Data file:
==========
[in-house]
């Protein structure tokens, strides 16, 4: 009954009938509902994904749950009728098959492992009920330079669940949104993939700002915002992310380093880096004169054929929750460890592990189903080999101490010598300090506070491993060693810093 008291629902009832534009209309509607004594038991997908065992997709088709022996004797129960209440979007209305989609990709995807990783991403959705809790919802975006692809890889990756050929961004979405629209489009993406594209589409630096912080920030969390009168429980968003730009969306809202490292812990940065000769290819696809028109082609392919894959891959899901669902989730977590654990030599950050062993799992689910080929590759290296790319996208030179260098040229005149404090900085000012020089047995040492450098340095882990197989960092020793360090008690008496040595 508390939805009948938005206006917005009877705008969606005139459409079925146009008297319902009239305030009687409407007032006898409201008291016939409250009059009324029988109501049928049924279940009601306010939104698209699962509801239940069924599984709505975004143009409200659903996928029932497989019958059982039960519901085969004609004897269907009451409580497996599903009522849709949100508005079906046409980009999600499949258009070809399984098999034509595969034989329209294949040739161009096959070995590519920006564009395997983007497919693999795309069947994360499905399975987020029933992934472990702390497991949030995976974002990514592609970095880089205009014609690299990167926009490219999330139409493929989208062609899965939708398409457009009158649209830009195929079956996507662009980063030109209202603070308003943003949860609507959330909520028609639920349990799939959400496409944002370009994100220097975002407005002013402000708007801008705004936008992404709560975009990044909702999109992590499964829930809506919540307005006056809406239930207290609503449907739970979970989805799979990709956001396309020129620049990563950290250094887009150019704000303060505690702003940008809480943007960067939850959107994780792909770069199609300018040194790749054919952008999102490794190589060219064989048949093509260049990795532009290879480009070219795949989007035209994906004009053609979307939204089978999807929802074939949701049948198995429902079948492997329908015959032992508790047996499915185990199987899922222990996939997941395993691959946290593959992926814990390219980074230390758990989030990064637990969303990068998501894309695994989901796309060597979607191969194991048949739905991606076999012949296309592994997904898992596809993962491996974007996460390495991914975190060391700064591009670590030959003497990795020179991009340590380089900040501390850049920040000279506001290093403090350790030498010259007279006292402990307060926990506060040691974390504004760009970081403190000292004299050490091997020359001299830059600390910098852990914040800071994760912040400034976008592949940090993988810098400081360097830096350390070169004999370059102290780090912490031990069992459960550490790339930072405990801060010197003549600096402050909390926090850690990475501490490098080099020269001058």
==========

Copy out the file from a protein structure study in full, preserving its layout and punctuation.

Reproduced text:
[in-house]
């Protein structure tokens, strides 16, 4: 009954009938509902994904749950009728098959492992009920330079669940949104993939700002915002992310380093880096004169054929929750460890592990189903080999101490010598300090506070491993060693810093 008291629902009832534009209309509607004594038991997908065992997709088709022996004797129960209440979007209305989609990709995807990783991403959705809790919802975006692809890889990756050929961004979405629209489009993406594209589409630096912080920030969390009168429980968003730009969306809202490292812990940065000769290819696809028109082609392919894959891959899901669902989730977590654990030599950050062993799992689910080929590759290296790319996208030179260098040229005149404090900085000012020089047995040492450098340095882990197989960092020793360090008690008496040595 508390939805009948938005206006917005009877705008969606005139459409079925146009008297319902009239305030009687409407007032006898409201008291016939409250009059009324029988109501049928049924279940009601306010939104698209699962509801239940069924599984709505975004143009409200659903996928029932497989019958059982039960519901085969004609004897269907009451409580497996599903009522849709949100508005079906046409980009999600499949258009070809399984098999034509595969034989329209294949040739161009096959070995590519920006564009395997983007497919693999795309069947994360499905399975987020029933992934472990702390497991949030995976974002990514592609970095880089205009014609690299990167926009490219999330139409493929989208062609899965939708398409457009009158649209830009195929079956996507662009980063030109209202603070308003943003949860609507959330909520028609639920349990799939959400496409944002370009994100220097975002407005002013402000708007801008705004936008992404709560975009990044909702999109992590499964829930809506919540307005006056809406239930207290609503449907739970979970989805799979990709956001396309020129620049990563950290250094887009150019704000303060505690702003940008809480943007960067939850959107994780792909770069199609300018040194790749054919952008999102490794190589060219064989048949093509260049990795532009290879480009070219795949989007035209994906004009053609979307939204089978999807929802074939949701049948198995429902079948492997329908015959032992508790047996499915185990199987899922222990996939997941395993691959946290593959992926814990390219980074230390758990989030990064637990969303990068998501894309695994989901796309060597979607191969194991048949739905991606076999012949296309592994997904898992596809993962491996974007996460390495991914975190060391700064591009670590030959003497990795020179991009340590380089900040501390850049920040000279506001290093403090350790030498010259007279006292402990307060926990506060040691974390504004760009970081403190000292004299050490091997020359001299830059600390910098852990914040800071994760912040400034976008592949940090993988810098400081360097830096350390070169004999370059102290780090912490031990069992459960550490790339930072405990801060010197003549600096402050909390926090850690990475501490490098080099020269001058």